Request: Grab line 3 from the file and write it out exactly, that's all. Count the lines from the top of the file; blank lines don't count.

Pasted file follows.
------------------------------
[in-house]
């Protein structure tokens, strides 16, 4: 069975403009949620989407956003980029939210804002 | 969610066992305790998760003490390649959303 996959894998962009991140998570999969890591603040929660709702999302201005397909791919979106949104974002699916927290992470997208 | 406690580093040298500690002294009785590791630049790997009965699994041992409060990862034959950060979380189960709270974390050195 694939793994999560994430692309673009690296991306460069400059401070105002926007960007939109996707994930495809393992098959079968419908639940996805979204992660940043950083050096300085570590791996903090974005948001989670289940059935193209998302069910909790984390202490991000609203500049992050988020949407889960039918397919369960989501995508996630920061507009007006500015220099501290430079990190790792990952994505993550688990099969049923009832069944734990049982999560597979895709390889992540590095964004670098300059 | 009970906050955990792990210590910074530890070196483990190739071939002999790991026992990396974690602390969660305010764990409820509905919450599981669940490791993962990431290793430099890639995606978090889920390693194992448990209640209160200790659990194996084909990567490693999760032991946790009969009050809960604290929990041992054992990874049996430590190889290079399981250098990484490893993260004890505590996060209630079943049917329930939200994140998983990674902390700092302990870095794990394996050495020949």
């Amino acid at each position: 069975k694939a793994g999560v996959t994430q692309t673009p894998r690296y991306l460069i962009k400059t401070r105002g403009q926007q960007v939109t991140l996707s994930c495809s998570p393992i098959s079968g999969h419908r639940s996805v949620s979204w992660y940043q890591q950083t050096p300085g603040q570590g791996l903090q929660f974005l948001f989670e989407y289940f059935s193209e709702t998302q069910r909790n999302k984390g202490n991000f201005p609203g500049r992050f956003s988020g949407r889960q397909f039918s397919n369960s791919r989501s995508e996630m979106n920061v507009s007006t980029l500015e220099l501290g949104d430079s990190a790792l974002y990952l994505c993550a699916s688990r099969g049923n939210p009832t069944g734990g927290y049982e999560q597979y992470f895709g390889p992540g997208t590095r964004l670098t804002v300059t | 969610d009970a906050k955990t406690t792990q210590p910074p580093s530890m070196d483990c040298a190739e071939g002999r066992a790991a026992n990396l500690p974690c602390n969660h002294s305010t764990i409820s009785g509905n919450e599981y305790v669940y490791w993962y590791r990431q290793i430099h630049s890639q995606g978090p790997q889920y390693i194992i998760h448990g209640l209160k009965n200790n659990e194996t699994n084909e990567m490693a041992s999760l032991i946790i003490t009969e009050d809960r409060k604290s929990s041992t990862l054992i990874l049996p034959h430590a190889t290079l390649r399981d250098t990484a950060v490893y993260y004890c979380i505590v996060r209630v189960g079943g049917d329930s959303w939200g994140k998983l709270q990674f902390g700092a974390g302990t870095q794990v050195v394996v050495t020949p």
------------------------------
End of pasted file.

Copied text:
């Amino acid at each position: 069975k694939a793994g999560v996959t994430q692309t673009p894998r690296y991306l460069i962009k400059t401070r105002g403009q926007q960007v939109t991140l996707s994930c495809s998570p393992i098959s079968g999969h419908r639940s996805v949620s979204w992660y940043q890591q950083t050096p300085g603040q570590g791996l903090q929660f974005l948001f989670e989407y289940f059935s193209e709702t998302q069910r909790n999302k984390g202490n991000f201005p609203g500049r992050f956003s988020g949407r889960q397909f039918s397919n369960s791919r989501s995508e996630m979106n920061v507009s007006t980029l500015e220099l501290g949104d430079s990190a790792l974002y990952l994505c993550a699916s688990r099969g049923n939210p009832t069944g734990g927290y049982e999560q597979y992470f895709g390889p992540g997208t590095r964004l670098t804002v300059t | 969610d009970a906050k955990t406690t792990q210590p910074p580093s530890m070196d483990c040298a190739e071939g002999r066992a790991a026992n990396l500690p974690c602390n969660h002294s305010t764990i409820s009785g509905n919450e599981y305790v669940y490791w993962y590791r990431q290793i430099h630049s890639q995606g978090p790997q889920y390693i194992i998760h448990g209640l209160k009965n200790n659990e194996t699994n084909e990567m490693a041992s999760l032991i946790i003490t009969e009050d809960r409060k604290s929990s041992t990862l054992i990874l049996p034959h430590a190889t290079l390649r399981d250098t990484a950060v490893y993260y004890c979380i505590v996060r209630v189960g079943g049917d329930s959303w939200g994140k998983l709270q990674f902390g700092a974390g302990t870095q794990v050195v394996v050495t020949p």